The recent case of Belle Terre Ranch, Inc. v. Wilson clarified that in order to recover attorney fees in a trespass on land for “cultivation” or raising livestock under Code of Civil Procedure § 1021.9, you must obtain an award for property damages.

In Belle Terre, both Plaintiff Belle Terre and Defendant Wilson were using a road. After Wilson began some renovations, Belle Terre complained that trucks using the road were becoming disruptive and damaging grapes on Belle Terre’s land. Belle Terre sued to quiet title to the road and for trespass. Belle Terre did not allege any actual injury to its property and did not present evidence on damages at trial. In addition, Belle Terre sought attorney fees under Code of Civil Procedure § 1021.9.

After hearing testimony from surveyor-expert witnesses, the Trial Court quieted title in favor of Belle Terre and granted a permanent injunction. The Trial Court also awarded $1 in nominal damages, and in turn awarded Belle Terre $116,920.00 in attorney fees. Wilson appealed, arguing that since there was no proof on property damage, the attorney fee provision in Code of Civil Procedure § 1021.9 did not apply.

THE DECISION
The Appellate Court reversed the Trial Court’s award of attorney fees. The Court determined that the dispute was primarily one over property lines, not truly “an action to recover damages to personal or real property resulting from [trespass],” for which the law was intended. As there was no evidence of property damages, the Court refused to award attorney fees.

WHY THIS DECISION IS IMPORTANT
This decision clarified that Code of Civil Procedure § 1021.9 requires property damage in order to recover attorney fees. Nominal damages alone were not sufficient to invoke the award of attorney fees. The Court determined that the statutory language required the damages to be explicitly awarded for damages to property, not “symbolic” nominal damages. Thus, in order to recover fees, the litigants must prove some actual tangible harm to property.

COMMENT
I have always wanted to bring an action under this code section as it is one of the few non-contractual ways a real estate attorney can add leverage by seeking recovery of fees. However, this case proves it is critical for attorneys to understand the statutes under which they are filing suit. A review of the case suggests there may have been some property damage, and thus had Belle Terre presented evidence of such damage, the result may have been different.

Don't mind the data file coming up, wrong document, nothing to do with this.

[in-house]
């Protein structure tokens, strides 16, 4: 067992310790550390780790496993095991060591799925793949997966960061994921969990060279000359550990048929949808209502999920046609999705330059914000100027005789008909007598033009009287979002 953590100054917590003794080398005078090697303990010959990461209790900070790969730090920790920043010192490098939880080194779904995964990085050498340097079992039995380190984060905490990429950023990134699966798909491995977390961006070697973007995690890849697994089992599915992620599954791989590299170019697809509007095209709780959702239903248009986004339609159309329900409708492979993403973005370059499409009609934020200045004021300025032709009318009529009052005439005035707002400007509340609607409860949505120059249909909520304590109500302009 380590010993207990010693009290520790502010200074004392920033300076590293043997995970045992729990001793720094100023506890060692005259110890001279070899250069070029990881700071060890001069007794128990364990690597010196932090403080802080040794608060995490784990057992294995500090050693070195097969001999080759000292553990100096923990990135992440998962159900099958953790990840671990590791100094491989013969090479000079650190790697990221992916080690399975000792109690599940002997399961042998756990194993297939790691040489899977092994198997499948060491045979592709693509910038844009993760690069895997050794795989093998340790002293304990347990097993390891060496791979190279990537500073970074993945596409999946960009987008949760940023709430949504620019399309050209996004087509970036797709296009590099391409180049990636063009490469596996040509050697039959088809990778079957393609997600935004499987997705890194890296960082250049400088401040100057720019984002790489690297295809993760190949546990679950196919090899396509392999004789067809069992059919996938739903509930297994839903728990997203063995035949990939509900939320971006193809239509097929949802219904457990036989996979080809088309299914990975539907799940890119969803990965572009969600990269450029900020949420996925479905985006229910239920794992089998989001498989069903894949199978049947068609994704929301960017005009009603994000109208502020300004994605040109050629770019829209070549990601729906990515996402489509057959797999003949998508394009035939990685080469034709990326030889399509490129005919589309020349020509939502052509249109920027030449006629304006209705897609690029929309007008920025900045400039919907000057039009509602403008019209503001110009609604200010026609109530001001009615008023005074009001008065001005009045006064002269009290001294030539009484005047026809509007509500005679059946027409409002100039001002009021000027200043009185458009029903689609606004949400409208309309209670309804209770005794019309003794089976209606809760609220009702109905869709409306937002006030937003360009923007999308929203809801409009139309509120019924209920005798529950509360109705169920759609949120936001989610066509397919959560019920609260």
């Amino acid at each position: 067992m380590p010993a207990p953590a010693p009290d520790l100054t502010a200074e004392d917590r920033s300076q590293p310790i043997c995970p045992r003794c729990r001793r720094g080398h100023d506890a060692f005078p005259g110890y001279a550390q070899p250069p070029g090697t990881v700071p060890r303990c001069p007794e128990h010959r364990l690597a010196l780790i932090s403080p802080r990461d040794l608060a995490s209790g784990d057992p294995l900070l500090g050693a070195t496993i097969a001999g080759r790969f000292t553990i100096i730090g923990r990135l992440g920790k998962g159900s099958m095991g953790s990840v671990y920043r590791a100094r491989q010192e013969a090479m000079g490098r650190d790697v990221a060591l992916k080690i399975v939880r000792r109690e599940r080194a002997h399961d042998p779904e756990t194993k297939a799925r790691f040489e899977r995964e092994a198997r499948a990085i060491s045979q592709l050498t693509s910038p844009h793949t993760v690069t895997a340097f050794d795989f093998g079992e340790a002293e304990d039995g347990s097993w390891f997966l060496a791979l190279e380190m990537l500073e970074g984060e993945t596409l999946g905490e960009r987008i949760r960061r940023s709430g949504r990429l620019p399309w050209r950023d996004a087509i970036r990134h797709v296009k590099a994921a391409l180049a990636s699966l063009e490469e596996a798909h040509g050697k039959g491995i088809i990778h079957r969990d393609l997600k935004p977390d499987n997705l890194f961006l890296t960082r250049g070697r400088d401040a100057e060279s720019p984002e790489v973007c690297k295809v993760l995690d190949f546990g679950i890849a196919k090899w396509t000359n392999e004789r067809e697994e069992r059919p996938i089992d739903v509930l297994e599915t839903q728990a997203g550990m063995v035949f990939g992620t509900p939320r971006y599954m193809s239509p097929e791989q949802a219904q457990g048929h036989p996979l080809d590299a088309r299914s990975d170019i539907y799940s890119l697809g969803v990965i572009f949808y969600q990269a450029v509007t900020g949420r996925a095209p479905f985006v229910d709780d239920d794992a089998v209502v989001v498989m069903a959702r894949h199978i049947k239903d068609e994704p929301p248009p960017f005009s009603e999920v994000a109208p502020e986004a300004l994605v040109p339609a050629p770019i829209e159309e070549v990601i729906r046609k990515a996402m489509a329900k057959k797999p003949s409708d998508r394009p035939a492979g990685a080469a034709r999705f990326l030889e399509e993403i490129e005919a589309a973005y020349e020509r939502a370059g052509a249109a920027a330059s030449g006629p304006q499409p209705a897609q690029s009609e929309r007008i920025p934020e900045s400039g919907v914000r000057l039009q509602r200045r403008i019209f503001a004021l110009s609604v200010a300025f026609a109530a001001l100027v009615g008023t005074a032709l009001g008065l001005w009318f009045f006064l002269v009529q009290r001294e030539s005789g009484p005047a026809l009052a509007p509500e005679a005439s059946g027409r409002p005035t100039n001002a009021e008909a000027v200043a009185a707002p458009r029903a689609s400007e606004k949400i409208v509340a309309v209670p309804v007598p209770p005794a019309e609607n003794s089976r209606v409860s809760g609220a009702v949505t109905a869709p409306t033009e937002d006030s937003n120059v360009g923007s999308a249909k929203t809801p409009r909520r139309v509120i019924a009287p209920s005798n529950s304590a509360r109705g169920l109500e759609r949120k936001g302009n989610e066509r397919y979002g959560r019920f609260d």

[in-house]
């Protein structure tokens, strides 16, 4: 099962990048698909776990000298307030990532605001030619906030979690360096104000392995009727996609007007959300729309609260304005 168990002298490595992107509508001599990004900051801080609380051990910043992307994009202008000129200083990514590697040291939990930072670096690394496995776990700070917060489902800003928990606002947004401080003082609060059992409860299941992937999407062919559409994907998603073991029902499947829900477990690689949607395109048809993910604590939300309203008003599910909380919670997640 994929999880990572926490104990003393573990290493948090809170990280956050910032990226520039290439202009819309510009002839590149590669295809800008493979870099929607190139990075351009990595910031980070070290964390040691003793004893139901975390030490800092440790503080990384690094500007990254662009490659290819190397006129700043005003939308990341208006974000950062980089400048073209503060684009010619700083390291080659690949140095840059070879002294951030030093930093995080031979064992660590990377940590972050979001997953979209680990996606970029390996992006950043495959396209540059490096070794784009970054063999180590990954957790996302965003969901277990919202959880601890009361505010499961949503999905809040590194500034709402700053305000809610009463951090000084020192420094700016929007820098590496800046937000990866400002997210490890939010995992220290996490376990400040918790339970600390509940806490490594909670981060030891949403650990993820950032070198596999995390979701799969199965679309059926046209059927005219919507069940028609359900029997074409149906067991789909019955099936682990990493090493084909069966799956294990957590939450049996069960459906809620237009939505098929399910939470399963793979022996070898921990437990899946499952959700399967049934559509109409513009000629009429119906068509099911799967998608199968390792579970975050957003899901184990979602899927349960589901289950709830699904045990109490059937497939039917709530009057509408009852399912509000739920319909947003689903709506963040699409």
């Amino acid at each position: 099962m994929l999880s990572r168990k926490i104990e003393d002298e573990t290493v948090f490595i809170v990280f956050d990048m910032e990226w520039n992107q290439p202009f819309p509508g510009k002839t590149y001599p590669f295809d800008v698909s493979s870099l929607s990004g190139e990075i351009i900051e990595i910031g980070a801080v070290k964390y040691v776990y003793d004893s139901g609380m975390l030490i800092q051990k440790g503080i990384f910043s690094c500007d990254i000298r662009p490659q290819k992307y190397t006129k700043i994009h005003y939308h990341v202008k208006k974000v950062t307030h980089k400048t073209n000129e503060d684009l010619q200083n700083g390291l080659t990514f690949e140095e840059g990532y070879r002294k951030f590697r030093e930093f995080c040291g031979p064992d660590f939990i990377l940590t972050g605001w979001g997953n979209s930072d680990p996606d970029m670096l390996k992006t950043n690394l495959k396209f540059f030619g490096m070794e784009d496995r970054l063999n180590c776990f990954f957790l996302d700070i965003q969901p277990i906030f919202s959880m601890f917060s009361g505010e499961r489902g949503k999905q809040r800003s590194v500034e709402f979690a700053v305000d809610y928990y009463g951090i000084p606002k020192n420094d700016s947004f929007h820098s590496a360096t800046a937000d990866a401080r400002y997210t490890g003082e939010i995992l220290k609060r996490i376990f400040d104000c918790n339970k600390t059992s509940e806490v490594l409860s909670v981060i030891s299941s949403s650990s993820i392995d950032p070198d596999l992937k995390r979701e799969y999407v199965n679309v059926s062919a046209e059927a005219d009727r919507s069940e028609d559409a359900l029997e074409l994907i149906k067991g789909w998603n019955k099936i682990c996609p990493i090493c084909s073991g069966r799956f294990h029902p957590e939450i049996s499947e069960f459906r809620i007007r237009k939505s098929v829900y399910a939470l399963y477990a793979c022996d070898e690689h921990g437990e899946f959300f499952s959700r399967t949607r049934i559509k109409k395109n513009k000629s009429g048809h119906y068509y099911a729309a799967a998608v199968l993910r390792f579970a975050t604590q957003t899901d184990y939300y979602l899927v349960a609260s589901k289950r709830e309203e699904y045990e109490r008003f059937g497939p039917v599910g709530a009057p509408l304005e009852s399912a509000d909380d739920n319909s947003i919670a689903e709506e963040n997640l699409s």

Belle Terre Ranch, Inc. v. Kenneth C. Wilson (2015) 232 Cal. App. 4th 1468

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In March, 2009, Sally DaVincenzo (“Sally”) and John DeVincenzo (“John”) were borrowers on a promissory note (“Note”) secured against a property in Wasco, California (“Wasco Property”) and a property in Shafter, California (“Shafter Property”).  The Wasco Property was community property while the Shafter Property was the sole and separate property of Sally.  At some point in time, Sally sold the Shafter Property with First California’s (the beneficiary of the Note) permission.  First California’s approval was based on its understanding that it would receive the net proceeds from the sale and the borrowers would remain liable on the Note.

Later that year, John passed away and the Note went into default.  Eventually, First California moved for a judicial foreclosure on the Note.  In that lawsuit, the trial court ruled in favor of First California by requiring the sale of the Wasco Property and finding that Sally and John were responsible for any deficiency.  John’s estate appealed the decision on the theory that a deficiency judgment was barred.

THE DECISION:

The Fifth Appellate District overturned the trial court’s judgment and remanded the case back to the trial court.  In First California Bank v. Mary McDonald, the appellate court reaffirmed earlier case law finding that a lender must get consent from all borrowers for any private sale or it will lose its claim for a deficiency.  The Appellate Court notes that California has a strong policy in favor of lenders pursuing any claims against the security and against a deficiency.  Accordingly, any requirements under the statute are strictly construed.  Here, Section 726 essentially requires that a lender must judicially foreclose on all of the secured property before it can get a personal judgment against a borrower.  The exception to this is if all borrowers waive the protections under Section 726 or consent to the lender’s action.  Here, First California only got the consent of Sally and did not get the consent of John.

WHY THIS DECISION IS IMPORTANT:

The Court reaffirmed the holding in a previous case, Pacific Valley Bank v. Schwenke.  On appeal, the lender explicitly contended that Schwenke was bad law and should have been overturned.  However, the Court went out of its way to reaffirm Schwenke’s holding – that a lender must get the consent of all borrowers even if one of the borrowers was not a party to the deed of trust.  Even though John had no interest in the Shafter Property, the fact that the Shafter Property was additional collateral was sufficient to protect John from a deficiency judgment.

COMMENT: